1339. There is an ancient tribal proverb I once heard in India. It says that before we can see properly we must first shed our tears to clear the way. ~Libba Bray

Glory be to you, O God,
for the grace of new beginnings
placed before me in every moment
and encounter, good or bad, of life.
~Edited quote by
John Philip Newell

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Wood as found in the natural world is, in and of itself, beautiful; the same is true of marble. However if wood is to be used in the making of a violin for example, some tools needed to hollow and shape the wood accordingly are chisels, knives, saws, scrapers. groove cutters, hole reamers, and peg shavers. And some tools needed to gouge and shape something out of marble are chisels, hammers, drills, rasps, files, and abrasive sandpapers, all of which in both instances can and do draw blood and extract the proverbial “pound of flesh” if used on we mortals. And the point of such is? Well, in a way these processes correlate to human suffering and what it can and often does achieve in a person’s life. For it is not until the wood is gouged out and shaped that its “voice,” AKA it’s exquisite sound, is released from the wood to bless our ears, and it is not until someone like Michelangelo gouges around and in a piece of marble that magnificent angels appear from deep inside the marble’s being to bless our eyes. So it was that when reading a comment today by a fellow blogger who has endured much “gouging,” it finally dawned on me in light of her struggles and mine as well as those of others that it is not until the soul is “gouged” out that we mortals are able to give “voice” in some way to garnered wisdom and profound truths. Thus trials should be seen as gifts to be embraced and celebrated, not mourned and regretted. However being appreciative of pain is something most of us find difficult at best. Clearly though “had the eye no tear, the soul would have no rainbow” nor would the dark depths of the soul ever come into healing light. The passages of Scripture below as well as others tell us to be “content” and even “thankful” about losses and painful trials for they are blessings brought forth from the scraping, gouging, and shaping the Lord has done and continues to do in our souls in order to set free “earth” angels, to give life to sacred and powerful voices, to fulfill ordained purposes, and to help bring about the memory of what we left in childhood that my dear friend calls the “soft glory of our being.”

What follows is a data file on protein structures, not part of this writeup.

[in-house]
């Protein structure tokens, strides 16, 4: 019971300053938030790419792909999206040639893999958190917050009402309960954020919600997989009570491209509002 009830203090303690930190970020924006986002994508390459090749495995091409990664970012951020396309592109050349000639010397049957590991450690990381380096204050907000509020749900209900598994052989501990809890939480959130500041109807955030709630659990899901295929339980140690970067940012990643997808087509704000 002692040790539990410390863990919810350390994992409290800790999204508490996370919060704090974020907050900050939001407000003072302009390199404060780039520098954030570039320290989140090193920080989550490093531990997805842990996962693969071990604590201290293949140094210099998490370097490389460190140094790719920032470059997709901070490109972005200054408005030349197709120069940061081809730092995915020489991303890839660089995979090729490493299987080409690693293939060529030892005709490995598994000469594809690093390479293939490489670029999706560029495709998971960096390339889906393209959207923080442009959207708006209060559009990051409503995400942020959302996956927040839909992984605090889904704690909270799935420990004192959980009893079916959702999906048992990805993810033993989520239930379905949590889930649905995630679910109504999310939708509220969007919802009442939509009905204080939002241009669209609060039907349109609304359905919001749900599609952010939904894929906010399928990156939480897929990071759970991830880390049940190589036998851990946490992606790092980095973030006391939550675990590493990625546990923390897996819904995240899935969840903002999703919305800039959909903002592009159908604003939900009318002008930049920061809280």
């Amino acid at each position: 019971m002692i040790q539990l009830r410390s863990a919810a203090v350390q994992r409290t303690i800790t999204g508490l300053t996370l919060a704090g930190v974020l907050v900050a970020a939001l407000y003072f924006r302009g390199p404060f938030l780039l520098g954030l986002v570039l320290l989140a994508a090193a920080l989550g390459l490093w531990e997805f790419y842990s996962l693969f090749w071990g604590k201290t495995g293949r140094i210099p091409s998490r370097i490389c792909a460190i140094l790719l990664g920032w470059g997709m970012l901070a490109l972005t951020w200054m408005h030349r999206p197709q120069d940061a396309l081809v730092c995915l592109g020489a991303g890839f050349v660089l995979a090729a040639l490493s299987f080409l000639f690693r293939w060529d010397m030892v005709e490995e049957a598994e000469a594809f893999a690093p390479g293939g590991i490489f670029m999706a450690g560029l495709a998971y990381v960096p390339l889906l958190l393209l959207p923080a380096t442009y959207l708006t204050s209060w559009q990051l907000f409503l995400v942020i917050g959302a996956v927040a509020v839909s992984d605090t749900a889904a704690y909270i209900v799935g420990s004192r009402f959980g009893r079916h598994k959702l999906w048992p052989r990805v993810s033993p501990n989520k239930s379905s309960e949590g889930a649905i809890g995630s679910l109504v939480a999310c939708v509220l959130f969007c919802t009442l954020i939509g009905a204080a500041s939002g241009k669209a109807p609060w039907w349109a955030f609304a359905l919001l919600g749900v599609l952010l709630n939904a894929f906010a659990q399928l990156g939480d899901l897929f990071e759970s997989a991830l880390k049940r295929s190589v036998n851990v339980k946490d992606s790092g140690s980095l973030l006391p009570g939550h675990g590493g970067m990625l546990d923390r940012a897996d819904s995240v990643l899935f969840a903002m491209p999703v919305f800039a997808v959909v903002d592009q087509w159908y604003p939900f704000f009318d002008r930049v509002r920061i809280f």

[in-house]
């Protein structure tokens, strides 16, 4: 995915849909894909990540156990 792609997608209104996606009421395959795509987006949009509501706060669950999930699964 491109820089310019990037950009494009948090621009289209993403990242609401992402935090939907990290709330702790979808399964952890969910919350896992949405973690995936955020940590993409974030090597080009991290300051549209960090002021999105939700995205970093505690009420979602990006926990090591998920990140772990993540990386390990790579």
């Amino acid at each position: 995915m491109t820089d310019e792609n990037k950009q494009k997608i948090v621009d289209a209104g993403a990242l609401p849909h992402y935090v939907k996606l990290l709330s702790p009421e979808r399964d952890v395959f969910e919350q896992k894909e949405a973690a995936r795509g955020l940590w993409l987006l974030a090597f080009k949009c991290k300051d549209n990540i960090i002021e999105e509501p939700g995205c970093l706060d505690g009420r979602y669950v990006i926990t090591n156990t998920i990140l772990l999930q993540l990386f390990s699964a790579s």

Count it all joy, my brothers, when you meet trials of various kinds, for you know that the testing of your faith produces steadfastness. And let steadfastness have its full effect, that you may be perfect and complete, lacking in nothing. ~James 1:2-4  ✝

Rejoice in hope, be patient in tribulation, be constant in prayer. ~Romans 12:12  ✝

For the sake of Christ, then, I am content with weaknesses, insults, hardships, persecutions, and calamities. For when I am weak, then I am strong. ~2 Corinthians 12:10  ✝

And after you have suffered a little while, the God of all grace, who has called you to his eternal glory in Christ, will himself restore, confirm, strengthen, and establish you. ~1 Peter 5:10  ✝

**Image found on the Internet; special effects done on by me on spicy

1318. No wonder the hills and groves were God’s first temples… ~John Muir

The oaks and pines and their brethren of the wood,
have seen so many suns rise and set,
so many seasons come and go,
and so many generations pass into silence,
that they may well wonder what
“the story of the trees” would be to us
if they had tongues to tell it,
or if we had ears fine enough to understand.
-Author Unknown

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When one thinks about earth’s courts in such a way, he/she realizes that trees, like us, stand on hallowed ground, and so it’s not surprising that throughout the ages trees have been given deep and sacred meanings. By observing the growth and death of trees, the flexible nature of their branches, the annual reoccurrence of their foliage, humanity has seen trees as powerful symbols of growth, decay, and resurrection. Trees and their way of providing shade and shelter are adored by both wildlife and humanity alike, and the views afforded from their lofty heights are to be envied. Trees are more than simply the largest elements of the landscape or garden; over time they become like venerated companions that unfailingly stand by us throughout the seasons and storms of life. Given their size and the fact that they prevent soil erosion, provide weather-sheltered ecosystems in and under their leaves, play a vital role in the production of oxygen and the reduction of carbon dioxide, moderate ground temperatures, and produce orchard fruits, trees speak to us of the largesse and power of God.